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Connecticut considering regulating online fantasy sports

HARTFORD, Conn. — Connecticut moved closer Thursday toward becoming the latest state to regulate the fast-growing online fantasy sports industry.

A legislative committee forwarded a bill that would require the state’s Department of Consumer Protection commissioner to adopt regulations to protect consumers who play daily fantasy sports contests such as DraftKings and FanDuel.

“Right now, the alternative is, it’s happening but there’s no regulation,” said Rep. David Baram, D-Bloomfield, co-chairman of the General Assembly’s General Law Committee. “So, it’s better that we regulate it.”

The action comes days after Virginia Gov. Terry McAuliffe signed a bill that formally legalizes and regulates such websites. That new law, which takes effect July 1, also requires the sites to pay a $50,000 initial registration fee and submit to regular outside audits. Other states are considering similar bills.

Like Virginia, Connecticut lawmakers agree that fantasy sports contests are games of skill and not games of chance. Sen. Carlo Leone, D-Stamford, the committee’s other co-chairman, said the panel asked a lot of questions to determine whether the activity is actually gambling. Attorneys general in New York, Illinois and Texas have issued opinions that fantasy sports are illegal games of chance. In October, Nevada gaming regulators defined the games as gambling and said operators would need to be licensed.

“A lot of the information we were able to retrieve fell on the side of game of skill,” Leone said.

Baram said the industry approached lawmakers this session and asked for legislation. In written testimony submitted to the General Law committee, Chris Grimm, who represented DraftKings, FanDuel and the Fantasy Sports Trade Association, said there is no systemic chance in fantasy sports.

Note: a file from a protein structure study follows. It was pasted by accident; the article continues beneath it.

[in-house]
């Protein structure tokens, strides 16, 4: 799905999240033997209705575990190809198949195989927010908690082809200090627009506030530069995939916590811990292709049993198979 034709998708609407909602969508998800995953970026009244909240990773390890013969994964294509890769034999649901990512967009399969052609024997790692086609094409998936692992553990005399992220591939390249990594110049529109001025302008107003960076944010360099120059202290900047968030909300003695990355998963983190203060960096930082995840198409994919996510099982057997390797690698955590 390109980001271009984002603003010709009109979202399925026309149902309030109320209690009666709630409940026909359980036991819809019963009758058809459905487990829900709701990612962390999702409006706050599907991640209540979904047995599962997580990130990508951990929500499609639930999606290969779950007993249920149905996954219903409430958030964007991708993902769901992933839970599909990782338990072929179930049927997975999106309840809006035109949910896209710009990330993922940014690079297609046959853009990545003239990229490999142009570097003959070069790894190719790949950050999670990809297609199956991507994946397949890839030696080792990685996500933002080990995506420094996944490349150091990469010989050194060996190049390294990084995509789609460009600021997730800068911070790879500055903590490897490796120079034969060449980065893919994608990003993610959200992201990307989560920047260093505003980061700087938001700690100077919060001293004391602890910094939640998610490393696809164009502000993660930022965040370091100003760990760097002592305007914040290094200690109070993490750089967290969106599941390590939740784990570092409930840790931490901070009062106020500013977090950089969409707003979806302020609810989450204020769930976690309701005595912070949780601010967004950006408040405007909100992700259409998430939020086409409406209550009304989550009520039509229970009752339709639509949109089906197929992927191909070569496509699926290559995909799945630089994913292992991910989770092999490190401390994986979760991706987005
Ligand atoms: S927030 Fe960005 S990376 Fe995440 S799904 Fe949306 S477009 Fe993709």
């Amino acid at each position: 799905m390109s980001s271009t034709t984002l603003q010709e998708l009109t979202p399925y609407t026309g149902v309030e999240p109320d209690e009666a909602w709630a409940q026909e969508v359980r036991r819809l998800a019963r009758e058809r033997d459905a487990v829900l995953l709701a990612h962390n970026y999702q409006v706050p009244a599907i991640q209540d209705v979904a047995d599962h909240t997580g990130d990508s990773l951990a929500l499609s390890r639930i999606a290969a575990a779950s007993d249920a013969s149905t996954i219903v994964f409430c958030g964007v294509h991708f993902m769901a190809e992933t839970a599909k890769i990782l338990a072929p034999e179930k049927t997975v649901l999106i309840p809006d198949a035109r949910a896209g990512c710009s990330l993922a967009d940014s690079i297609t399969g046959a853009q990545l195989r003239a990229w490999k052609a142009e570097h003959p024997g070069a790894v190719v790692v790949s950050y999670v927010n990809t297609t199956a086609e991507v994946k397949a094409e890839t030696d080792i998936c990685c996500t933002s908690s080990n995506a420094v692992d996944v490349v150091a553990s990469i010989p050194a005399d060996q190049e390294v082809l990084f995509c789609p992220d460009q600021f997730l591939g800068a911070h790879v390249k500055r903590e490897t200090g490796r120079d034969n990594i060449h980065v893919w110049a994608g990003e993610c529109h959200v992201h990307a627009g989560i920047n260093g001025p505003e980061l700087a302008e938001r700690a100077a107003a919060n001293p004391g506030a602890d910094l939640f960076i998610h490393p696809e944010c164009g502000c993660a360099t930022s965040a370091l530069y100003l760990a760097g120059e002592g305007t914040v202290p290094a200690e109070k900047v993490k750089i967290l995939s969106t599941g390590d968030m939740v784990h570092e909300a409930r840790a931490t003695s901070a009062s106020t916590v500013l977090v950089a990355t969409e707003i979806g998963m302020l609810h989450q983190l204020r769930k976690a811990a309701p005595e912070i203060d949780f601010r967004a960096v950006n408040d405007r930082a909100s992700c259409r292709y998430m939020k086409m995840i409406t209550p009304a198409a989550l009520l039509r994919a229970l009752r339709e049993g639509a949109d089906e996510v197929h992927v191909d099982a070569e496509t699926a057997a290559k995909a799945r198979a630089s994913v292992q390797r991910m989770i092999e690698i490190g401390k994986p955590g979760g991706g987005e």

“It is not enough to know the most popular teams and their most recognizable stars,” he said. “Fantasy players need to understand scoring systems, the particular strengths of different players, the type of offensive scheme that they plan in, and the quality of their matchups,” he said.

On Thursday, lawmakers honored a request by the industry to lower in the bill the legal age to play online fantasy sports from 21 to 18, the same age in the Virginia law. Rep. Dan Carter, R-Bethel, said 18 makes sense considering that’s the legal minimum age that someone is allow to buy a lottery ticket. People need to be 21 to play at casinos, but he noted that’s because liquor is being served at those establishments.

Besides adopting regulations that protect players, Connecticut’s bill also requires the Department of Consumer Protection Commissioner to look at possible registration fees the state could charge for online fantasy sports companies and the possibility of taxing the profits the companies could earn in the state.

“Right now it’s happening without any enforcement, without any regulation. It’s an opportunity for the state to perhaps tax some of this revenue,” Baram said. “Everything we’ve read, nationwide, it’s a billion-dollar industry.”

The bill now awaits action in the legislature’s Finance Revenue and Bonding Committee.

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